When the iPad debuted, many called it “just a big iPod touch.” Most soon realized that such claims were misguided, as the iPad turned out to be much more: more powerful, more capable, more useful, more everything. Instead of being arithmetically bigger than the iPod touch, the iPad offered exponentially more of what was good about it.
Now that the iPad mini is out, some of the same people are calling it “just a smaller iPad.” This time around, such a description is much more apt, as the iPad mini offers nearly all of the features, power, and capabilities of its full-size siblings. It even runs all the same apps. The result is a device that—far more than the Mac mini, or even the old iPod mini—gives you nearly everything of its non-mini namesake in a smaller package.
Not long after the iPad mini launched last fall, many corporate workers, started using the device to make business presentations.
Convenience was one reason: The iPad mini has all the capabilities of its bigger predecessor, including wireless AirPlay mirroring that allows them to project the tablet’s screen onto a nearby TV. Salesmanship was another factor, too: There’s nothing like arriving at a meeting, seemingly empty-handed, only to pull the latest and greatest Apple technology from a jacket pocket.
Two institutions that can benefit greatly from the iPad mini are schools and hospitals. The first is understandable. Schools looking to cut down on technology costs can provide an iPad mini to students at almost half the cost of the full sized iPad.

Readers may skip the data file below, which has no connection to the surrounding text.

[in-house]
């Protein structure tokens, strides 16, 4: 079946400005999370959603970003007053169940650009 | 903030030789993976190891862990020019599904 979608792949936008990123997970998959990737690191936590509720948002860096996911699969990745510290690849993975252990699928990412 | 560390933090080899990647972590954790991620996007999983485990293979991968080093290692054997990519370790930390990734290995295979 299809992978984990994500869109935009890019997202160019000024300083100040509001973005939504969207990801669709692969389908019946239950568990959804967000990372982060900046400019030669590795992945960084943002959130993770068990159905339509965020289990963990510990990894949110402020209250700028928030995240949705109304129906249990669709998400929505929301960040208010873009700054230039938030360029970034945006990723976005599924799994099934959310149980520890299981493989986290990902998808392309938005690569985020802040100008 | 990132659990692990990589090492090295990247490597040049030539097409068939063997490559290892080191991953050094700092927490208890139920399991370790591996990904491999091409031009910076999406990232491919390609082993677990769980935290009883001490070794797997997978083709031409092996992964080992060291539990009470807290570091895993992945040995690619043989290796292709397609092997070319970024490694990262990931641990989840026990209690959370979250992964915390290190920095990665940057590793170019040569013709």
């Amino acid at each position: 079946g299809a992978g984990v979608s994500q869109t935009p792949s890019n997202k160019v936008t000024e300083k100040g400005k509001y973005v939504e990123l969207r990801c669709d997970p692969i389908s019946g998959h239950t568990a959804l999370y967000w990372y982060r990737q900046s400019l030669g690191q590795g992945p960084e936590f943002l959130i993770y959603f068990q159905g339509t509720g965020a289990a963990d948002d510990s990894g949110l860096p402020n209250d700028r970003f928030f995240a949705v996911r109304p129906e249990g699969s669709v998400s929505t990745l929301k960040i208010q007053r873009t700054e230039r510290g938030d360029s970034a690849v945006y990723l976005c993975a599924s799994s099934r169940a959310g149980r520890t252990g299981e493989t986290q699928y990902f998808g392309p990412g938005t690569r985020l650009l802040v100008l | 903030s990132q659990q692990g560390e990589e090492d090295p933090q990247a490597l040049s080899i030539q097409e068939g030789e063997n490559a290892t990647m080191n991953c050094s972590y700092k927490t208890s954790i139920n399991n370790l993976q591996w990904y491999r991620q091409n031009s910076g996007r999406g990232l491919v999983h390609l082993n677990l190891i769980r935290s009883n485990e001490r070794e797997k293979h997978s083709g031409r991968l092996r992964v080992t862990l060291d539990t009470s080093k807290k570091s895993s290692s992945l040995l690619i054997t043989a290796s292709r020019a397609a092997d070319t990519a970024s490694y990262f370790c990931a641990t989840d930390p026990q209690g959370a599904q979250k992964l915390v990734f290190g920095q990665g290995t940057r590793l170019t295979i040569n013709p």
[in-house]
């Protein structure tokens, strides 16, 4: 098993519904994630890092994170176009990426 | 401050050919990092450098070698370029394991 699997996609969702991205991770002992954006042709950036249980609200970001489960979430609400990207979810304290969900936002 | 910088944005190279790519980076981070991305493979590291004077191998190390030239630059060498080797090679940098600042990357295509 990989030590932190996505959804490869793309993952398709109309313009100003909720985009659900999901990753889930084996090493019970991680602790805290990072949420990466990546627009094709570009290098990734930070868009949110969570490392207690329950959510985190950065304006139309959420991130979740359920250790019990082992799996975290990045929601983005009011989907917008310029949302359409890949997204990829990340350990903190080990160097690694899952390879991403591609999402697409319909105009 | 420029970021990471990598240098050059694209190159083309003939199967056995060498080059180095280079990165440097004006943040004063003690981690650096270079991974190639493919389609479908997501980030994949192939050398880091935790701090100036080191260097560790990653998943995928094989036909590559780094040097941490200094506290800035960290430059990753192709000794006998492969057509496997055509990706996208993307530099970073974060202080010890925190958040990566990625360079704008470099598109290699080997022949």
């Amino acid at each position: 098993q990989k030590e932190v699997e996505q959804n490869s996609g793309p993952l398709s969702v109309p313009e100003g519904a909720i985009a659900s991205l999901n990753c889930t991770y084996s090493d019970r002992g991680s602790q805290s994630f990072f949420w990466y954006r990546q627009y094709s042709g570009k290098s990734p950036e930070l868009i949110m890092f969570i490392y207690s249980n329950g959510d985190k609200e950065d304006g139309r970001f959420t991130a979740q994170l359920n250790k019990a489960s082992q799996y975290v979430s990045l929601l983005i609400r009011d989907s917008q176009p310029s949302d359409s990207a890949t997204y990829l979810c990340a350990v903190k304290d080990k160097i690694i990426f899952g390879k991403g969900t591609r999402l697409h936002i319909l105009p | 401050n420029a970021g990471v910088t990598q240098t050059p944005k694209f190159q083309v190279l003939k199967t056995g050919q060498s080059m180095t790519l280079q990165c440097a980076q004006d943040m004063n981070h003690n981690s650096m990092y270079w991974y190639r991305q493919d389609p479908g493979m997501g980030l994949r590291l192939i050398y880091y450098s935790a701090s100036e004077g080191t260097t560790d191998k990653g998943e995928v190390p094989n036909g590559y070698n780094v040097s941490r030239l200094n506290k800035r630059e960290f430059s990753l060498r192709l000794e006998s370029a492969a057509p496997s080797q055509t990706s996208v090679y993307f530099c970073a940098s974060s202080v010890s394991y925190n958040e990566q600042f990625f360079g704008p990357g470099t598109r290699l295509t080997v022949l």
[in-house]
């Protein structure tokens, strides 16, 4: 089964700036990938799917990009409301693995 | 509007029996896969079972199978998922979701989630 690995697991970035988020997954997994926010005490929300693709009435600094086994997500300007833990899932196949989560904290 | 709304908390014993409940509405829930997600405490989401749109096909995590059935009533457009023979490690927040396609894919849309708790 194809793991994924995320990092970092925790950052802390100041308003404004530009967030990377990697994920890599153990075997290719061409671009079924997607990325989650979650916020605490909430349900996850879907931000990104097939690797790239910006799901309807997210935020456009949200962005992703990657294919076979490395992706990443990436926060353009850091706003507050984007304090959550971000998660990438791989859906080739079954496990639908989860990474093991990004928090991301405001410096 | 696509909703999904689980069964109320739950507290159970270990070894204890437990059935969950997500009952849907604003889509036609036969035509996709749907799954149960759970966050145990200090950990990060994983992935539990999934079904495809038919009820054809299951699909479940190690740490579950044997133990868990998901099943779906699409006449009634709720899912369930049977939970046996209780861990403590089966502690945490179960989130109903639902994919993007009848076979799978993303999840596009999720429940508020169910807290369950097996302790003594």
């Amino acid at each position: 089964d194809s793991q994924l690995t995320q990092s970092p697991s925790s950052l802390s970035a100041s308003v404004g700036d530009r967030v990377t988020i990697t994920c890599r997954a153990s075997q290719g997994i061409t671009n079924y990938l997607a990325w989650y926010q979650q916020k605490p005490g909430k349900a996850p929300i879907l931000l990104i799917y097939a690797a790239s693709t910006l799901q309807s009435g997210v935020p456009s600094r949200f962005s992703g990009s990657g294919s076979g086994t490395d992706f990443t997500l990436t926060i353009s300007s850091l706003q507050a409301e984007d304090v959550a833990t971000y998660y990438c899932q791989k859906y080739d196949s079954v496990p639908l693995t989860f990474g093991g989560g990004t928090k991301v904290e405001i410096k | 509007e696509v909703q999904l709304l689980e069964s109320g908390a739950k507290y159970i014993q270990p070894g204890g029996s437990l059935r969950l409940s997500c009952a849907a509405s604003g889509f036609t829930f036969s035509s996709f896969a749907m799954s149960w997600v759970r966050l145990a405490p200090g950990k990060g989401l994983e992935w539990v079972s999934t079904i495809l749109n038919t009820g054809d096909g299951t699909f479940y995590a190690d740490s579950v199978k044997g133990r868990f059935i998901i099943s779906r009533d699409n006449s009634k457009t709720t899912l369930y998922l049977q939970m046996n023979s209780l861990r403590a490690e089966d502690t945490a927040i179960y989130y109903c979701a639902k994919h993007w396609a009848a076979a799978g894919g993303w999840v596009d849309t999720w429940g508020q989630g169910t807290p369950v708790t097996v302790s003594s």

But why hospitals? For an unexpected reason: The 7.87-inch-long iPad mini is just the right size to fit in the 8.5-inch-deep pocket of a standard medical lab coat. From a form factor standpoint, doctors can now carry the mini device around in their coat pockets. This effectively means that their electronic medical records, order entry, reference materials, and imaging capabilities are within arm’s reach at all times.
Previous iOS devices entered the workplace quickly, but by wildly different routes.
The iPhone, for example, was initially disdained by IT departments that had built their security infrastructure to support the then-dominant Blackberry line of phones from Research in Motion. But the iPhone elbowed its way into the office anyway, initially brought in by top executives and then, increasingly, their underlings—forcing IT departments to adapt. The “bring your own” approach worked for Apple: More than five years later the iPhone is one of the dominant smartphones in the enterprise market.
The iPad, in contrast, was more immediately embraced by institutions—and ended up being distributed in businesses and other workplaces on more of a top-down basis. Within months of its 2010 launch, the tablet was at work in car dealerships, cockpits, and medical schools, as
institutions recognized that it could help reduce paperwork and provide more mobility to users than traditional laptop computers.
Analysts say that they expect the iPad mini to follow the iPhone’s trail into the workplace, arriving initially as a BYO device before institutions grasp how to use the small tablet to their advantage.
Both the iPad and iPad mini are available at Global Technology Inc the only authorized Apple Reseller in Guyana. Visit our show room at 210 Camp & New Market St and find the device that will make you a success in 2013.